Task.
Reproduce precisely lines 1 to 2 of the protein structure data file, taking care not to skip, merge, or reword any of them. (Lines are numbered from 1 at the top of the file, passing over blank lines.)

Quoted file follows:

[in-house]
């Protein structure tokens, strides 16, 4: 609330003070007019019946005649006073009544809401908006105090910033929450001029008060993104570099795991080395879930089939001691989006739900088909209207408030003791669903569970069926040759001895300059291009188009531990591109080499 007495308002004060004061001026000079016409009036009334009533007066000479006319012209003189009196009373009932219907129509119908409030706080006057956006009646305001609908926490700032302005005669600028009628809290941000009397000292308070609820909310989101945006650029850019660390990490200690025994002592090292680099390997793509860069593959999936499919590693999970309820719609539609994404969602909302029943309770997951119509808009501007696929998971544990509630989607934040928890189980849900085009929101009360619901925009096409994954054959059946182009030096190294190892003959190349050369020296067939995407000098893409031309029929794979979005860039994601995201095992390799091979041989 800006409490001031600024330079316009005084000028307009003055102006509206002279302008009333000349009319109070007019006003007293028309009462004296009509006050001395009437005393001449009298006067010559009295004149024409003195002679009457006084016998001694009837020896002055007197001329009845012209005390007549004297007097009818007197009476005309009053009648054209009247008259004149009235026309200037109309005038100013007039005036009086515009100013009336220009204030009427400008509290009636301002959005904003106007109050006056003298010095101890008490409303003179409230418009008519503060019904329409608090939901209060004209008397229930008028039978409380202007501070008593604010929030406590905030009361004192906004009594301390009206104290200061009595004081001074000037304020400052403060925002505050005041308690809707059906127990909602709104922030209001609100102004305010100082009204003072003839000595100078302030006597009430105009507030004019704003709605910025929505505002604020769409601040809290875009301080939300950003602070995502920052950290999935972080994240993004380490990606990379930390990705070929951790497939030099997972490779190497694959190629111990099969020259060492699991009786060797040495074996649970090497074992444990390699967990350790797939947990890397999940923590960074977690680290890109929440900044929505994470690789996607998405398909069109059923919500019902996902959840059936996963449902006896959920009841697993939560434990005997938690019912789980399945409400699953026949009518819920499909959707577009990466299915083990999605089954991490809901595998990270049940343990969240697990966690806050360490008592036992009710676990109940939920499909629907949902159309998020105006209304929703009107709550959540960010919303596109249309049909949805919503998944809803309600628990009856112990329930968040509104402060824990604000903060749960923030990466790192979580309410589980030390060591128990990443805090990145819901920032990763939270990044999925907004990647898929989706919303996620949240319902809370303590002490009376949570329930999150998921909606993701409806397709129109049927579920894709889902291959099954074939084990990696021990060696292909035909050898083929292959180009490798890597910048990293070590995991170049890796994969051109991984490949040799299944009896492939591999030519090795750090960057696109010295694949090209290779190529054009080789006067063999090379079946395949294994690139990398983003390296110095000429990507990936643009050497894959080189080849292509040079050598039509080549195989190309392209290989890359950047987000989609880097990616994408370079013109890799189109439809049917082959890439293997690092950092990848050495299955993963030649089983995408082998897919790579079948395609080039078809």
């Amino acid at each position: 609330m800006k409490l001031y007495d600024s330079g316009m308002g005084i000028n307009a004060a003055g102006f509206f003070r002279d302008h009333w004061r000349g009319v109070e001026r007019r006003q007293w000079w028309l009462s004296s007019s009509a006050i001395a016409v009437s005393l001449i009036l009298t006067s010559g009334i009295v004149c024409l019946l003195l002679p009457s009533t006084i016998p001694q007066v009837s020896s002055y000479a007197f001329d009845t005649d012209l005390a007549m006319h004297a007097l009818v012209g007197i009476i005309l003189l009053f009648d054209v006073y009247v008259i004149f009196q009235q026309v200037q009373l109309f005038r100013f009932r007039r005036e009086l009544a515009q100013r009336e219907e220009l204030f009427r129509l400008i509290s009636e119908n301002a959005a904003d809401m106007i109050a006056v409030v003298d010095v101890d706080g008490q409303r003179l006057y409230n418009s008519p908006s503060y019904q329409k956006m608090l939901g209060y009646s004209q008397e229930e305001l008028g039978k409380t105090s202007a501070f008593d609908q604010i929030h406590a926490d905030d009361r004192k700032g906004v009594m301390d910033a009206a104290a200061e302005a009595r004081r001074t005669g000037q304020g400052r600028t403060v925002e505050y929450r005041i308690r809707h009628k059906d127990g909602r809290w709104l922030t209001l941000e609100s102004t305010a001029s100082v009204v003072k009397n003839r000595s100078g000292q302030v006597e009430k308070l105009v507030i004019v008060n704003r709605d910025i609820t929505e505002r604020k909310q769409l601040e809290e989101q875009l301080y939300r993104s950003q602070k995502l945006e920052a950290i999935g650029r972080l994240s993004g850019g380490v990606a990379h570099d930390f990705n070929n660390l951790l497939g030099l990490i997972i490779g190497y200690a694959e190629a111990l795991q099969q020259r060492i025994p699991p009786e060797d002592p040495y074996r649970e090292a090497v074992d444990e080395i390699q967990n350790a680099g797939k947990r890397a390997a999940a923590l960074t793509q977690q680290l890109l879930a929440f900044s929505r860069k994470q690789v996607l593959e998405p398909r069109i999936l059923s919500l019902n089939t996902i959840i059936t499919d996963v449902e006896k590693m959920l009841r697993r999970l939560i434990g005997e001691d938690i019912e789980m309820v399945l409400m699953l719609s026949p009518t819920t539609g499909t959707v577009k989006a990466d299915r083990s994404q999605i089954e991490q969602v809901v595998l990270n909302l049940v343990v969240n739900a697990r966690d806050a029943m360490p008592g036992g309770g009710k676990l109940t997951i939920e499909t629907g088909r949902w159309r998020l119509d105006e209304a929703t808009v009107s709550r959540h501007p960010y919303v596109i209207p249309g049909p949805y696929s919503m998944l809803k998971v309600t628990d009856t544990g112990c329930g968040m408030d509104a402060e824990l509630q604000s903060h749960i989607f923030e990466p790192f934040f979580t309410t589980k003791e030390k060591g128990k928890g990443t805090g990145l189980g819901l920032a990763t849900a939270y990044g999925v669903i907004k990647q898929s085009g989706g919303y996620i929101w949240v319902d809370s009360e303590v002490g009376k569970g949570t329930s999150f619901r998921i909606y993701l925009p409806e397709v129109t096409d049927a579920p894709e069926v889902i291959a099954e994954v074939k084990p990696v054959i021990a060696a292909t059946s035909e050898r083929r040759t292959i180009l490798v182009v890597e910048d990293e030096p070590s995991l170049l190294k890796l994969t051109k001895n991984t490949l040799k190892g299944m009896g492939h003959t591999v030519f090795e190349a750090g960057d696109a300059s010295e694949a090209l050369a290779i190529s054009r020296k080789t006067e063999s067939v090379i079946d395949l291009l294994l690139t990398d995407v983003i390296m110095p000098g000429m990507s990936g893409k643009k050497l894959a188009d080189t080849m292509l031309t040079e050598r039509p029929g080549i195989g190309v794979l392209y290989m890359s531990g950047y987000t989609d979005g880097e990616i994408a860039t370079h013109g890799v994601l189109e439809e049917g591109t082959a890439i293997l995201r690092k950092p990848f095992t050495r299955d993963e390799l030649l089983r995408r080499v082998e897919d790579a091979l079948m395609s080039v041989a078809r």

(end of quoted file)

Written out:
[in-house]
């Protein structure tokens, strides 16, 4: 609330003070007019019946005649006073009544809401908006105090910033929450001029008060993104570099795991080395879930089939001691989006739900088909209207408030003791669903569970069926040759001895300059291009188009531990591109080499 007495308002004060004061001026000079016409009036009334009533007066000479006319012209003189009196009373009932219907129509119908409030706080006057956006009646305001609908926490700032302005005669600028009628809290941000009397000292308070609820909310989101945006650029850019660390990490200690025994002592090292680099390997793509860069593959999936499919590693999970309820719609539609994404969602909302029943309770997951119509808009501007696929998971544990509630989607934040928890189980849900085009929101009360619901925009096409994954054959059946182009030096190294190892003959190349050369020296067939995407000098893409031309029929794979979005860039994601995201095992390799091979041989 800006409490001031600024330079316009005084000028307009003055102006509206002279302008009333000349009319109070007019006003007293028309009462004296009509006050001395009437005393001449009298006067010559009295004149024409003195002679009457006084016998001694009837020896002055007197001329009845012209005390007549004297007097009818007197009476005309009053009648054209009247008259004149009235026309200037109309005038100013007039005036009086515009100013009336220009204030009427400008509290009636301002959005904003106007109050006056003298010095101890008490409303003179409230418009008519503060019904329409608090939901209060004209008397229930008028039978409380202007501070008593604010929030406590905030009361004192906004009594301390009206104290200061009595004081001074000037304020400052403060925002505050005041308690809707059906127990909602709104922030209001609100102004305010100082009204003072003839000595100078302030006597009430105009507030004019704003709605910025929505505002604020769409601040809290875009301080939300950003602070995502920052950290999935972080994240993004380490990606990379930390990705070929951790497939030099997972490779190497694959190629111990099969020259060492699991009786060797040495074996649970090497074992444990390699967990350790797939947990890397999940923590960074977690680290890109929440900044929505994470690789996607998405398909069109059923919500019902996902959840059936996963449902006896959920009841697993939560434990005997938690019912789980399945409400699953026949009518819920499909959707577009990466299915083990999605089954991490809901595998990270049940343990969240697990966690806050360490008592036992009710676990109940939920499909629907949902159309998020105006209304929703009107709550959540960010919303596109249309049909949805919503998944809803309600628990009856112990329930968040509104402060824990604000903060749960923030990466790192979580309410589980030390060591128990990443805090990145819901920032990763939270990044999925907004990647898929989706919303996620949240319902809370303590002490009376949570329930999150998921909606993701409806397709129109049927579920894709889902291959099954074939084990990696021990060696292909035909050898083929292959180009490798890597910048990293070590995991170049890796994969051109991984490949040799299944009896492939591999030519090795750090960057696109010295694949090209290779190529054009080789006067063999090379079946395949294994690139990398983003390296110095000429990507990936643009050497894959080189080849292509040079050598039509080549195989190309392209290989890359950047987000989609880097990616994408370079013109890799189109439809049917082959890439293997690092950092990848050495299955993963030649089983995408082998897919790579079948395609080039078809």